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Cooperation between the Hungarian National Gallery and the Mosoly Otthon Foundation
“If seen from a distance, the whole Private labyrinths project is a piece of art, a training of empathy and a practice of solidarity. Our world, the society that is more and more based on indirect communication, alienates us from each other and itself, and by dealing with autism we strive to learn more about ourselves.” (János Sugár)
The exhibition called Private labyrinths, realized by the Hungarian National Gallery and Mosoly Otthon Foundation selects from the works of some significant contemporary fine artists to match the works of autistic creators who are on the periphery of society due to their status. Being exhibited together does not call the attention for their identicalness but the correspondences and similarities to some expressive forms of contemporary art that make one wonder.
The pieces of contemporary art separating – and sometimes parallel to – the block of autistic works are reference points, which reflect the surroundings and help the viewer move along. The emphasis is on creating the possibility of a dialogue between the works that might as well lead to modulated opinions about contemporary fine art and the refining and clearing of autism’s image of stereotypes.
In case of those living with autism, “figures”, drawing sequences that are – not striving to but still – carrying an aesthetic quality, that – do not want to raise but still – move emotions, do not aim “self-expression.” They should rather be considered as documents of a search for rules, a quest to arrange the world with the greatest possible consistency. Instability of things – “the embarrassing interacting mixture of people, places, sounds and visions” – is “neutralized” by the power of defined, repetitive details. This “strategy of life” – fighting against feeling lost, distressed and helplessness for stability and safe guidelines – is part of “our” lives as well. And what is more, it seems to gain more and more attention – via writings and films dealing with autism. As if the world – accelerated and more and more incalculable due to the boom of information and the constant urge of renewal characterizing the consumer society – could face its own problems and fears apropos of autism.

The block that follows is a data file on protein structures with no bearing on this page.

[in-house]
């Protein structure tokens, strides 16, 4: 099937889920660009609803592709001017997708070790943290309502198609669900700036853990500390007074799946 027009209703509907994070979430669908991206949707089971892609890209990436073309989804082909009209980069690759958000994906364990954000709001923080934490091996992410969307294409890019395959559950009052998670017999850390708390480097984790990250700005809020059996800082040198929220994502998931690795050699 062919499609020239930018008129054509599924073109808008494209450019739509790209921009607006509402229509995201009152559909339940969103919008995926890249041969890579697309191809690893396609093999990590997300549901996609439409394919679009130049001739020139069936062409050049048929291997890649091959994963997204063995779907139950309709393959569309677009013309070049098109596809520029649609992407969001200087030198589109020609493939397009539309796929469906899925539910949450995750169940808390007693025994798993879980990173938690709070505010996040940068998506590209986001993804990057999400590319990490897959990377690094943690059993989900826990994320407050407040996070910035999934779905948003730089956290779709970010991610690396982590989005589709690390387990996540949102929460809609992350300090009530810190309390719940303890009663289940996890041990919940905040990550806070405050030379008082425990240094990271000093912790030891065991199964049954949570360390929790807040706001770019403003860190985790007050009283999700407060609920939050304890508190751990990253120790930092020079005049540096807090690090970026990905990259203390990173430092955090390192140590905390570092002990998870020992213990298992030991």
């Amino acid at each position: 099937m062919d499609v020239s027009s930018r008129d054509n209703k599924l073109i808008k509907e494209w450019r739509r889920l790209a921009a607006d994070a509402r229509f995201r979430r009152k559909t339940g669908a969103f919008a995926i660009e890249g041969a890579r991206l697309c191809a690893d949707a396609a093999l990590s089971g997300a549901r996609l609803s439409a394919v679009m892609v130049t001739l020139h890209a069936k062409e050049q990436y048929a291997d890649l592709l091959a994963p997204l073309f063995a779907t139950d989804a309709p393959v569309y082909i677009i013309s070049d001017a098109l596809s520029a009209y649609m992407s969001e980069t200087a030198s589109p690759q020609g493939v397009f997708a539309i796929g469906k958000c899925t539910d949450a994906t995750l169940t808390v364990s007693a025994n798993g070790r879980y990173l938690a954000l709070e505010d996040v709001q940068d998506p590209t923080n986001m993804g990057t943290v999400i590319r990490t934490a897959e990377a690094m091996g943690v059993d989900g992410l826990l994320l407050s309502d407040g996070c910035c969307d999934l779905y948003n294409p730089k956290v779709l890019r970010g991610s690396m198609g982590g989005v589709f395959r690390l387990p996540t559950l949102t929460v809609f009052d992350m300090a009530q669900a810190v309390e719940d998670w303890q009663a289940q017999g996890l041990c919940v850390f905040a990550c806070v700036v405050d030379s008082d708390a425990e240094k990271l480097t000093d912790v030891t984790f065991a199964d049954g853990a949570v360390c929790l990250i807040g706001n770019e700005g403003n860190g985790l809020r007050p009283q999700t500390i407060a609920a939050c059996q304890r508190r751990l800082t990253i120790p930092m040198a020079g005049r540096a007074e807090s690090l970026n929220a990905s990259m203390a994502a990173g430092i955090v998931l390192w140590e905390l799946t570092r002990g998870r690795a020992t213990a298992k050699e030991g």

The autistics are generally characterized by the remorselessly accurate and high-capacity memories, and the inability of generalization and abstraction. Although theses characteristics result in a way of thinking and information management significantly different from “ours”, some other characteristics of autism can evoke the rituals of our everyday lives, the quest for a shelter in artistic activities: the life-project managed by repetitive actions. Beyond the wish for a controllable world, it raises general questions related to the creative process of fine arts, such as those of the conditions of individual style, the connection between colors and emotions, part and whole, the multiplication of motifs and usage of space, as well as the relation to reality itself and the different rates and methods of abstraction.
The exhibition realized by the Hungarian National Gallery and Mosoly Otthon Foundation is the most recent step in a nearly four-year process, which had such episodes as Fogadj be! (Admit Me!) auctions in Műcsarnok (2008, 2010) organized to support residential homes for the autistic or the exhibition called A konkrét birodalma (The Empire of Tangibility) which showed artworks by adults living with autism. The curators of the exhibition are Hajnalka Tarr, fine artist and László Százados, art historian (HNG). Zsófia Sepsey art historian (HNG) takes part in the arrangement of the exhibition and the organization of the accompanying events.